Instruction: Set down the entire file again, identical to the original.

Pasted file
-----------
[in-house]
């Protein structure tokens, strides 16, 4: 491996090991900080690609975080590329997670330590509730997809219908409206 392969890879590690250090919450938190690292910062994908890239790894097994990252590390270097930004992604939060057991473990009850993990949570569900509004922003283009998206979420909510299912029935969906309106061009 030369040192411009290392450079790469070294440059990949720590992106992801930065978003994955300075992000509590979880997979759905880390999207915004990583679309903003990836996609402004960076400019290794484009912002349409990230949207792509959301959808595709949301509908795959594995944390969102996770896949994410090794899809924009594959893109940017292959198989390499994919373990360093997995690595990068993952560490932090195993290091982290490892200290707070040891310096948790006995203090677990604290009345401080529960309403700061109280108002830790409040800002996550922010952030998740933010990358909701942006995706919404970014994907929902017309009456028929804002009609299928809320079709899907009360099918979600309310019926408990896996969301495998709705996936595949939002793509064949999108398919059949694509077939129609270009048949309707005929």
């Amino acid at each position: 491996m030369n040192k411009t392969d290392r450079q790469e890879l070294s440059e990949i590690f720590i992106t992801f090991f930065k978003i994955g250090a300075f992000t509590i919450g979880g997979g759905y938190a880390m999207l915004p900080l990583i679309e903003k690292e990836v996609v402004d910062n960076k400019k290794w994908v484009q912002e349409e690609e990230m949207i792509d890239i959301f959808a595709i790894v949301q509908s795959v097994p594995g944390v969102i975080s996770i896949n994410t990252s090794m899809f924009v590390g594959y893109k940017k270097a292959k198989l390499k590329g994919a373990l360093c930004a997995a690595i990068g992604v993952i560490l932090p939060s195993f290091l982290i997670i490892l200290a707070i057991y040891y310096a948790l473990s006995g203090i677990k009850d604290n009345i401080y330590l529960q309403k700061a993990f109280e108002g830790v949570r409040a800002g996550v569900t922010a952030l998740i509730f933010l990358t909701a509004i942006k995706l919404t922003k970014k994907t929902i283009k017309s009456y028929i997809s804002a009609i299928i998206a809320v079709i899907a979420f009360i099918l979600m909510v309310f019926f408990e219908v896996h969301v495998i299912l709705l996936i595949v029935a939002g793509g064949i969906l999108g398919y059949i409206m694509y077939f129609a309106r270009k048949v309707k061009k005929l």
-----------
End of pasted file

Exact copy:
[in-house]
């Protein structure tokens, strides 16, 4: 491996090991900080690609975080590329997670330590509730997809219908409206 392969890879590690250090919450938190690292910062994908890239790894097994990252590390270097930004992604939060057991473990009850993990949570569900509004922003283009998206979420909510299912029935969906309106061009 030369040192411009290392450079790469070294440059990949720590992106992801930065978003994955300075992000509590979880997979759905880390999207915004990583679309903003990836996609402004960076400019290794484009912002349409990230949207792509959301959808595709949301509908795959594995944390969102996770896949994410090794899809924009594959893109940017292959198989390499994919373990360093997995690595990068993952560490932090195993290091982290490892200290707070040891310096948790006995203090677990604290009345401080529960309403700061109280108002830790409040800002996550922010952030998740933010990358909701942006995706919404970014994907929902017309009456028929804002009609299928809320079709899907009360099918979600309310019926408990896996969301495998709705996936595949939002793509064949999108398919059949694509077939129609270009048949309707005929």
């Amino acid at each position: 491996m030369n040192k411009t392969d290392r450079q790469e890879l070294s440059e990949i590690f720590i992106t992801f090991f930065k978003i994955g250090a300075f992000t509590i919450g979880g997979g759905y938190a880390m999207l915004p900080l990583i679309e903003k690292e990836v996609v402004d910062n960076k400019k290794w994908v484009q912002e349409e690609e990230m949207i792509d890239i959301f959808a595709i790894v949301q509908s795959v097994p594995g944390v969102i975080s996770i896949n994410t990252s090794m899809f924009v590390g594959y893109k940017k270097a292959k198989l390499k590329g994919a373990l360093c930004a997995a690595i990068g992604v993952i560490l932090p939060s195993f290091l982290i997670i490892l200290a707070i057991y040891y310096a948790l473990s006995g203090i677990k009850d604290n009345i401080y330590l529960q309403k700061a993990f109280e108002g830790v949570r409040a800002g996550v569900t922010a952030l998740i509730f933010l990358t909701a509004i942006k995706l919404t922003k970014k994907t929902i283009k017309s009456y028929i997809s804002a009609i299928i998206a809320v079709i899907a979420f009360i099918l979600m909510v309310f019926f408990e219908v896996h969301v495998i299912l709705l996936i595949v029935a939002g793509g064949i969906l999108g398919y059949i409206m694509y077939f129609a309106r270009k048949v309707k061009k005929l």